I currently work at Interface at the University of Ulster it’s a new research centre. It has two parts Art and its Location which is the more fine art strand and Art in Public which is broken into Art in Contested Spaces – we’re based in Belfast so it’s not too hard to find a contested space – and Art and Documentation. I’m a Research Assistant with Fabric Forward and the very fancy name they’ve given us is Hybrid Textile Configurations, Customisation and Construction – please don’t ask me what they mean. I’m just going to run through a couple of the things we are working on at the minute – the more programming based work like ‘Remember to Forget?’ has taken a bit of a back seat for me at present because of other projects. These are all group projects – we are running a series of master classes inviting high level professionals in different fields to come and work with us and the equipment that we have around themes. The first one of these was Contemporary Souvenirs and we had Peter Ting who is Aspreys homewares designer and also designs for a number of other people, Dierdre Nelson a textile artist based in Scotland, Clare Grennan who is a jeweller and then the rest of us (Interface staff) are textile based. So this is some of the work from the very first workshop exploring notions of Irish souvenirs. They look like very ordinary things, probably but it was more about process. The whole thing about Irish food came up and the fact that Irish people when they live abroad always send home for their tea, their Barry’s tea, their bacon and their potato bread. So on the right are just some crazy tea bags, printed with all kinds of text and they were just some good John Hinde’s photographs printed on tea bags. The top left is some ground up, local peat just cut the day before that has been screen printed and flocked onto a linen tablecloth. We also made some tea towels that actually made tea – we printed tea and made tea with the tea towels. The bottom image here is actually sugar that has been flocked on and then it is laser cut so that when we opened the laser cutter we had this beautiful smell of caramel in the whole building from laser cutting the sugar. Some of this work has been developed into more practical things. We have had a second round of workshops working with a small number of manufacturers and craft workers in Northern Ireland and some of the work will be exhibited next year at the Smithsonian Institute in Washington D.C.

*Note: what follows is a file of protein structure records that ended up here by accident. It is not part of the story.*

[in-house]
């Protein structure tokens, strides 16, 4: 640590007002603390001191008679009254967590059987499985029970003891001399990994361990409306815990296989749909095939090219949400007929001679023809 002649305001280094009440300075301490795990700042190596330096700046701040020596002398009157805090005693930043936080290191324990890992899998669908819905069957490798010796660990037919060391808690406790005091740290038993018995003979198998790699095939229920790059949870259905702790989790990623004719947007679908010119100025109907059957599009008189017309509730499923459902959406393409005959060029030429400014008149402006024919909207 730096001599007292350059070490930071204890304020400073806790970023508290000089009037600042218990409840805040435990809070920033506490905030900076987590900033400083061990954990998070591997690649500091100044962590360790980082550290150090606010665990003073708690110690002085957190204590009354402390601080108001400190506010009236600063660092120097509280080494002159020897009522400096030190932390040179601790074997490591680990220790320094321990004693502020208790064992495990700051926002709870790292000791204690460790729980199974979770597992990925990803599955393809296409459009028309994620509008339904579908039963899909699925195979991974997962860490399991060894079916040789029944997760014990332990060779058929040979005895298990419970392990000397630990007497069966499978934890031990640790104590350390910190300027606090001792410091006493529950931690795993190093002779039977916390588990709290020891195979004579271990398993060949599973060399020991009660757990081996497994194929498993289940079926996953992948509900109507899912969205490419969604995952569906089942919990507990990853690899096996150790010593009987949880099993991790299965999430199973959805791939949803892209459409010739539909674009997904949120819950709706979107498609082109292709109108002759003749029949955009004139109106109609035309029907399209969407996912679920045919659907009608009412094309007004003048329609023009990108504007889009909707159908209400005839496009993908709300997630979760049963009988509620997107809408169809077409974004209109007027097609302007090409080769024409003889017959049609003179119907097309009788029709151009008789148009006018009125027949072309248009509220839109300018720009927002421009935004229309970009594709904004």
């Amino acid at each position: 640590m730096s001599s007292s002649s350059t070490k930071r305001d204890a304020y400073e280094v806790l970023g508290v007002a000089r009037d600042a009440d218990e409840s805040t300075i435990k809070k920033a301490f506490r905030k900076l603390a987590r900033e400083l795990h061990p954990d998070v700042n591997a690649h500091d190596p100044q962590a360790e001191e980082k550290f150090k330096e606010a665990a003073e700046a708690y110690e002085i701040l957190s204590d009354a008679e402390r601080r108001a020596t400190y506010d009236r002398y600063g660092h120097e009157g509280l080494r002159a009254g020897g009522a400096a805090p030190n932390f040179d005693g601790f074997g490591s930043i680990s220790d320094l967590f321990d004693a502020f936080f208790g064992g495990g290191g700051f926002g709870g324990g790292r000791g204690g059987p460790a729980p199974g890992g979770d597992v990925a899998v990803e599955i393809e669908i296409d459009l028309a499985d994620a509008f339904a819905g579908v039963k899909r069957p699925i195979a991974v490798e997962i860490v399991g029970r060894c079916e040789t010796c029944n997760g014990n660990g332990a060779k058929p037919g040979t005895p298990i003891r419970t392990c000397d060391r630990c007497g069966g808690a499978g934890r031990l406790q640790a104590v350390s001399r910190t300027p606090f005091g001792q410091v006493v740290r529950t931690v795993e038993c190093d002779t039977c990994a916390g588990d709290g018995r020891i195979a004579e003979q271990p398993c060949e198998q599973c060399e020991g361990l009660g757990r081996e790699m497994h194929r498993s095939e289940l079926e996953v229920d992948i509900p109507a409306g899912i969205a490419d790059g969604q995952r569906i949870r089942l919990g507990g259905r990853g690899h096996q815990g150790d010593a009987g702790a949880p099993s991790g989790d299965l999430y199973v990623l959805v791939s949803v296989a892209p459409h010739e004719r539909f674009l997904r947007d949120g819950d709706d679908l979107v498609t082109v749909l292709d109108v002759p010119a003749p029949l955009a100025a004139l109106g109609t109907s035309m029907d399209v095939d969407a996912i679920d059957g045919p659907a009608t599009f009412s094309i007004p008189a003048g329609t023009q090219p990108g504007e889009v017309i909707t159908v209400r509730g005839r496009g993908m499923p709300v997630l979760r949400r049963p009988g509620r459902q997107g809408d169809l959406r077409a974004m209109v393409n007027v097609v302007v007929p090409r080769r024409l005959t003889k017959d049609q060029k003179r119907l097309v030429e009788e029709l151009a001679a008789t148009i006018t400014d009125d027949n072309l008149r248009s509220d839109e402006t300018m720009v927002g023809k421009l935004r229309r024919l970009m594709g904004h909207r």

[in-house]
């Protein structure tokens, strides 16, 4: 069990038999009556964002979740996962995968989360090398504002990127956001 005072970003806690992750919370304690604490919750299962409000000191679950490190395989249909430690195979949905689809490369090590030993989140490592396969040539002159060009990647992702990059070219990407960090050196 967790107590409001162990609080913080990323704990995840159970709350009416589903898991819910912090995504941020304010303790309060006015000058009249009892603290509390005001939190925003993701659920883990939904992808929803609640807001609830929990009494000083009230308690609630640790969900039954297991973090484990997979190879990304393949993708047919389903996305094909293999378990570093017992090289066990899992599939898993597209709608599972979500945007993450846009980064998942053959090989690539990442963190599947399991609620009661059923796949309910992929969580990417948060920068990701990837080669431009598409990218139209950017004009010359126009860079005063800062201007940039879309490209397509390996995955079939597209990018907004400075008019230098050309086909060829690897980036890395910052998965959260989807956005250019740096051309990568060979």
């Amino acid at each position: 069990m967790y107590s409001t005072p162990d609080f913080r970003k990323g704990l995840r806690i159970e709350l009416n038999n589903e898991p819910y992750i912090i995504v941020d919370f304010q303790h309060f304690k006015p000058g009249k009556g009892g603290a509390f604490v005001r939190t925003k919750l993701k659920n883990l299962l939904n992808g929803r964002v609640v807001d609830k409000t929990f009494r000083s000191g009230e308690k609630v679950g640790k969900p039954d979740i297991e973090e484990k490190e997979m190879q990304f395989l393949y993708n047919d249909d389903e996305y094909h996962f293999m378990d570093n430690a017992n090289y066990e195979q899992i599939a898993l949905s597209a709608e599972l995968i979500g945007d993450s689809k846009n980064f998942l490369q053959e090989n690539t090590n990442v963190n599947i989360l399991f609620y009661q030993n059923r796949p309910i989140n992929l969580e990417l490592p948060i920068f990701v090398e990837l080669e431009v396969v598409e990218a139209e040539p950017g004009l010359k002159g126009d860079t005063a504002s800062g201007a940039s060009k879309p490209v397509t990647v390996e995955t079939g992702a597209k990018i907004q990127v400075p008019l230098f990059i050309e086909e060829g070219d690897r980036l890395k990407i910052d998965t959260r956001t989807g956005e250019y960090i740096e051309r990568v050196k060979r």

One of the other projects we have been working on with the Helen Storey Foundation and the Polymer Centre in Sheffield it will be three exhibitions in the coming two years looking at ideas – there are two parts to the exhibition – ‘Wonderland’ and the other part is called ‘Ideas That Could Change the World’. It’s all about recycling. The Polymer Centre are working on products from new polymers, new plastics mostly ones that will dissolve in water and can then be reconstituted. So a thing like a bottle that when you are finished with it can be washed down the sink and is extracted in the sewerage system and can be recycled in that way. It is just making recycling easier and trying to make it not so much of a chore for people.